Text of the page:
7 Bizarre Prehistoric Versions of Modern-Day Animals

Nobody ever cranks out a masterpiece in one sitting. Not even Mother Nature gets it right the first time. If she did, then the prehistoric ages wouldn't have been filled with stupid and bizarre-looking prototypes of modern species that seemed doomed to fail from the start. Some of evolution's laughable early drafts include ...

#7. Platybelodons, aka Elephants With Giant Trunk-Mouths

Tomasz Jedrzejowski

Who knew that the quickest way to strip an elephant of all its majesty was to replace that dick it carries around on its face with a duck bill? About 10 million years ago, back when evolution was still throwing everything at the wall to see what stuck, there were actually several different trial-and-error elephants wandering around. But Platybelodon was the only one with a long rat tail and a dustpan for a mouth.

Paleontologists apparently have long-winded arguments on why nature would intentionally make an animal look like that. Some suspect that the shovel tusk was useful for gobbling up aquatic vegetation, but others are adamant that Platybelodon grabbed onto tree branches with its mouth and then sawed into them with those hillbilly teeth on the bottom. But regardless of the actual function, Platybelodon seems to have sacrificed all aesthetic to achieve it, because these elephants are an embarrassment.

American Museum of Natural History
This comparison, showing its jawbone, illustrates just how well it could keep snow off of its driveway.

The shortened tusks aren't doing it any favors either. It's the one menacing weapon modern elephants have, and nature decided, "What if I try making them so short that they're completely useless and then use them as decoration on either side of a permanent guffaw?" The only reason these animals lived as long as they did was because predators could only laugh and move on in search of something less absurd to eat.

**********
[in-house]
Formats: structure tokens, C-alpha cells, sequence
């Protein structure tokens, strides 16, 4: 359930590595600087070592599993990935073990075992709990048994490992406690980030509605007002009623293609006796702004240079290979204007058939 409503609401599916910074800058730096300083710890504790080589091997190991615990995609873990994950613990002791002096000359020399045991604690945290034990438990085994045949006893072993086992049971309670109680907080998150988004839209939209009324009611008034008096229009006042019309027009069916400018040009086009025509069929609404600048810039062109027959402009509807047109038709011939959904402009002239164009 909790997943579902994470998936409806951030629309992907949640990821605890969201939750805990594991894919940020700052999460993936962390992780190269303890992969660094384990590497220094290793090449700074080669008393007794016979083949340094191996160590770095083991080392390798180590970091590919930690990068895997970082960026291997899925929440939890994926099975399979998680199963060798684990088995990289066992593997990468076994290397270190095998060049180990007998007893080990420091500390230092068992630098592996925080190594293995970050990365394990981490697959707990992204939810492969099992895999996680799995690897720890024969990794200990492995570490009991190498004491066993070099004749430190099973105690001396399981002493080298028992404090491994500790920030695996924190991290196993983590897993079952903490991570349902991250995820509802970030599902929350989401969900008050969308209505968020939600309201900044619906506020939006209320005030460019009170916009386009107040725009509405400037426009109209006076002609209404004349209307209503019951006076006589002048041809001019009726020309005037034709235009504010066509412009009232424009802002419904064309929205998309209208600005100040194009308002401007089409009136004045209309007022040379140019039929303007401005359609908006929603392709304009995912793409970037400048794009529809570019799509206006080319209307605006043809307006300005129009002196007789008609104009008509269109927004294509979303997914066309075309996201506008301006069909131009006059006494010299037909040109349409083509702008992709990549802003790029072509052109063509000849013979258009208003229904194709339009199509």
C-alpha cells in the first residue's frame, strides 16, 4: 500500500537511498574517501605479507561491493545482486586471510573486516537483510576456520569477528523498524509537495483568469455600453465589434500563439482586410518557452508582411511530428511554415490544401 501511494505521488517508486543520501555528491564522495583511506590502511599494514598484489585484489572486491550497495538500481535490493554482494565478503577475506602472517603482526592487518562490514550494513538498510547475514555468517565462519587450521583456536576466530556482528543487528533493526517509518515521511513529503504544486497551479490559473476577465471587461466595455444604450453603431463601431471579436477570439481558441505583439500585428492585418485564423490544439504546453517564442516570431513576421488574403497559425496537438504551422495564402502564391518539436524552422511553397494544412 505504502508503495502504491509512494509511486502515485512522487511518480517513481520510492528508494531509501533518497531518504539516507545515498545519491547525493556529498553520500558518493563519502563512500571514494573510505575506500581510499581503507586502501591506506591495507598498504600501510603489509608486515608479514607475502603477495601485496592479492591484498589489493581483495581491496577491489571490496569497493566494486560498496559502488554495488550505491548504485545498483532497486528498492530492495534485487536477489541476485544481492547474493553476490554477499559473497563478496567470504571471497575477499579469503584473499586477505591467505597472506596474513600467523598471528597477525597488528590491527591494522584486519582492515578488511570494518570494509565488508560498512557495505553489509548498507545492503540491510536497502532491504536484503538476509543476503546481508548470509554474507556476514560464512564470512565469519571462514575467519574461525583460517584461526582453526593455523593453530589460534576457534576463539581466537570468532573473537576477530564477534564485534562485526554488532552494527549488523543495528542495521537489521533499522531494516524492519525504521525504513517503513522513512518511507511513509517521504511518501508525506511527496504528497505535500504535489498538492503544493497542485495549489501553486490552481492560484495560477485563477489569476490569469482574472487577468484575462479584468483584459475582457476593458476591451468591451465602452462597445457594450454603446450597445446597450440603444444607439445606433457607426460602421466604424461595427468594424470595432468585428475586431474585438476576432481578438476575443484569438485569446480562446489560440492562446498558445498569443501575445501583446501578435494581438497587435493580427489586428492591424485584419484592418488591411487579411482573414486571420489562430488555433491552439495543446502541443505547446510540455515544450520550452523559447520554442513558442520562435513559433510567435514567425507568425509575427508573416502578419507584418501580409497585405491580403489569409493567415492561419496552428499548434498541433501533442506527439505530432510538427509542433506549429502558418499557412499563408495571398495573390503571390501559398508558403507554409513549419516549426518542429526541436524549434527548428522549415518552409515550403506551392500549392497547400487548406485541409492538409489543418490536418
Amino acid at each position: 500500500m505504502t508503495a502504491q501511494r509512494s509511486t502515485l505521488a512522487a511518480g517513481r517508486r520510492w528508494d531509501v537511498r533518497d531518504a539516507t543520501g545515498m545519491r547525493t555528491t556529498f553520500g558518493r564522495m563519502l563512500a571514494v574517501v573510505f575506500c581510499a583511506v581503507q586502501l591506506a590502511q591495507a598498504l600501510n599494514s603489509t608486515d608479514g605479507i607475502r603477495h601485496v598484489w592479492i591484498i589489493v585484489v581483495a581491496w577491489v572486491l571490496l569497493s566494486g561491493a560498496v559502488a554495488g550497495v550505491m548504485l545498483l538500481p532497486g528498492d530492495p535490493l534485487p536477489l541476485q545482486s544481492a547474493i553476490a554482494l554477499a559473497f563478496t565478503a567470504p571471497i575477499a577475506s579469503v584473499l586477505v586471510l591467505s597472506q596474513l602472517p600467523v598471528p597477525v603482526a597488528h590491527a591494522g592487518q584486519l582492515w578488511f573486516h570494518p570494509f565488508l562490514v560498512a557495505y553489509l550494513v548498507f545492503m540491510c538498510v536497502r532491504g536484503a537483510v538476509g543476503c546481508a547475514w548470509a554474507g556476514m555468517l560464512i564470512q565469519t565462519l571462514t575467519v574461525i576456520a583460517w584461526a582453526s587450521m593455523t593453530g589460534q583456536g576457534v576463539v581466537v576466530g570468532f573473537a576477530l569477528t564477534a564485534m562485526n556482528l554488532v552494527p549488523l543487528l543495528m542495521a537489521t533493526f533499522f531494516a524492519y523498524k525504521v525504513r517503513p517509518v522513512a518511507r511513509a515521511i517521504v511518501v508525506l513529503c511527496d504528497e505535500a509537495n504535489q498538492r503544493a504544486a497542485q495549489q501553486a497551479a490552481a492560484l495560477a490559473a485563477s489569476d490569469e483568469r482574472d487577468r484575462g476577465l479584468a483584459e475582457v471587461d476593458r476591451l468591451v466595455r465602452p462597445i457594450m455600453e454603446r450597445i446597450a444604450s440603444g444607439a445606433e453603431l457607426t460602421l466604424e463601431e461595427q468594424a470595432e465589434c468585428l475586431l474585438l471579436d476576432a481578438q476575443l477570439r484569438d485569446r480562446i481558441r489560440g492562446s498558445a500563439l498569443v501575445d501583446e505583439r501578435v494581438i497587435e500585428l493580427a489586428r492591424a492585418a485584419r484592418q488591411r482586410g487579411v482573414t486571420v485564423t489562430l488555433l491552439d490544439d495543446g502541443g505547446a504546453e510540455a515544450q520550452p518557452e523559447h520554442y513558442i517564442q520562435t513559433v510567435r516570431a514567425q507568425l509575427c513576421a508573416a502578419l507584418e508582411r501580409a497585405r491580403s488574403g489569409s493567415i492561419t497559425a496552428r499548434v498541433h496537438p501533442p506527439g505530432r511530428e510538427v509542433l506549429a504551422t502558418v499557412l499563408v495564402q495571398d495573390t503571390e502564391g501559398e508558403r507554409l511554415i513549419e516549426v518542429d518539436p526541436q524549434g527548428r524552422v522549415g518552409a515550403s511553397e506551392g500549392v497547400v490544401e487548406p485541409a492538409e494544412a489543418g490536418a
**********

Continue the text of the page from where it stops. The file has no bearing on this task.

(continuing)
#6. Helicoprion, aka the WTF-Mouthed Shark


Helicoprion is essentially a shark from 250 million years ago with a buzz saw for a lower jaw. If you're having a hard time wrapping your head around the logistics of that, then congratulations, you and science are in the same boat. Unfortunately, since a shark's skeletal structure is made almost exclusively of cartilage, no one has ever found more significant remains of the Helicoprion than these serrated jaws that look like they were pulled from a Tim Burton set. In fact, paleontologists originally thought the Helicoprion mouth they discovered was just an ammonite. It wasn't until later on that researchers realized that what they had found was an important example of Mother Nature testing the boundaries of the crazy shit she could get away with.

Paleontologists are still trying to figure out how this shark even fed itself with such an absurd mouth. The leading theory is that Helicoprion would have used its flexible jaw like a whip, lashing what was essentially a spiked tentacle into schools of fish and then pulling in whatever it managed to stab. But experts can't even agree on where Helicoprion would have stored its lower jaw when it wasn't using it to devastate swarms of prehistoric fish -- that's why different artists' renditions don't even look like the same animal: